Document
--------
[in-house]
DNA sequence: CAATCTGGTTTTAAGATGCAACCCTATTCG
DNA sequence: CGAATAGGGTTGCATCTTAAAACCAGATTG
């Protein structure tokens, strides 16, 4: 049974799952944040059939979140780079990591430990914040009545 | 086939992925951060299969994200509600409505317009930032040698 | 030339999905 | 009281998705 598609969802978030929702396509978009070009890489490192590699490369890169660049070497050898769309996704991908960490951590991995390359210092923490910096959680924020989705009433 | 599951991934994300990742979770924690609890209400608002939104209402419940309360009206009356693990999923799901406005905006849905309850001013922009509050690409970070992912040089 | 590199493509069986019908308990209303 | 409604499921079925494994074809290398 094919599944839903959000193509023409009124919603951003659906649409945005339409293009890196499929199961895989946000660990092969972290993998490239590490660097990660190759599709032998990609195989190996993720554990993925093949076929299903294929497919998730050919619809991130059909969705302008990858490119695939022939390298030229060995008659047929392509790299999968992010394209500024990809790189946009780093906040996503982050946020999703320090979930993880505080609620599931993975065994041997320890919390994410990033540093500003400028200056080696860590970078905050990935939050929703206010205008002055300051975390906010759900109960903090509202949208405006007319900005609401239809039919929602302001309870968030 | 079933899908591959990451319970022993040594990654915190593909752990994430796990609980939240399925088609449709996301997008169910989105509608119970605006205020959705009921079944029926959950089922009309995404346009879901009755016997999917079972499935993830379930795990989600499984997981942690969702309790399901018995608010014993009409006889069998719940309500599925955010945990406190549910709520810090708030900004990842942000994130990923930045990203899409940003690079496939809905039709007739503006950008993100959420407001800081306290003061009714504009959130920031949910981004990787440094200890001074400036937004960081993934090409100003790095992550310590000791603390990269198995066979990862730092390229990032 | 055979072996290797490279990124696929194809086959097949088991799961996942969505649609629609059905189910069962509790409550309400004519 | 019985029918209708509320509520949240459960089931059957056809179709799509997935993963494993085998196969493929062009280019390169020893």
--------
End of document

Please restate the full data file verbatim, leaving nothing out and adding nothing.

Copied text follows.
[in-house]
DNA sequence: CAATCTGGTTTTAAGATGCAACCCTATTCG
DNA sequence: CGAATAGGGTTGCATCTTAAAACCAGATTG
């Protein structure tokens, strides 16, 4: 049974799952944040059939979140780079990591430990914040009545 | 086939992925951060299969994200509600409505317009930032040698 | 030339999905 | 009281998705 598609969802978030929702396509978009070009890489490192590699490369890169660049070497050898769309996704991908960490951590991995390359210092923490910096959680924020989705009433 | 599951991934994300990742979770924690609890209400608002939104209402419940309360009206009356693990999923799901406005905006849905309850001013922009509050690409970070992912040089 | 590199493509069986019908308990209303 | 409604499921079925494994074809290398 094919599944839903959000193509023409009124919603951003659906649409945005339409293009890196499929199961895989946000660990092969972290993998490239590490660097990660190759599709032998990609195989190996993720554990993925093949076929299903294929497919998730050919619809991130059909969705302008990858490119695939022939390298030229060995008659047929392509790299999968992010394209500024990809790189946009780093906040996503982050946020999703320090979930993880505080609620599931993975065994041997320890919390994410990033540093500003400028200056080696860590970078905050990935939050929703206010205008002055300051975390906010759900109960903090509202949208405006007319900005609401239809039919929602302001309870968030 | 079933899908591959990451319970022993040594990654915190593909752990994430796990609980939240399925088609449709996301997008169910989105509608119970605006205020959705009921079944029926959950089922009309995404346009879901009755016997999917079972499935993830379930795990989600499984997981942690969702309790399901018995608010014993009409006889069998719940309500599925955010945990406190549910709520810090708030900004990842942000994130990923930045990203899409940003690079496939809905039709007739503006950008993100959420407001800081306290003061009714504009959130920031949910981004990787440094200890001074400036937004960081993934090409100003790095992550310590000791603390990269198995066979990862730092390229990032 | 055979072996290797490279990124696929194809086959097949088991799961996942969505649609629609059905189910069962509790409550309400004519 | 019985029918209708509320509520949240459960089931059957056809179709799509997935993963494993085998196969493929062009280019390169020893």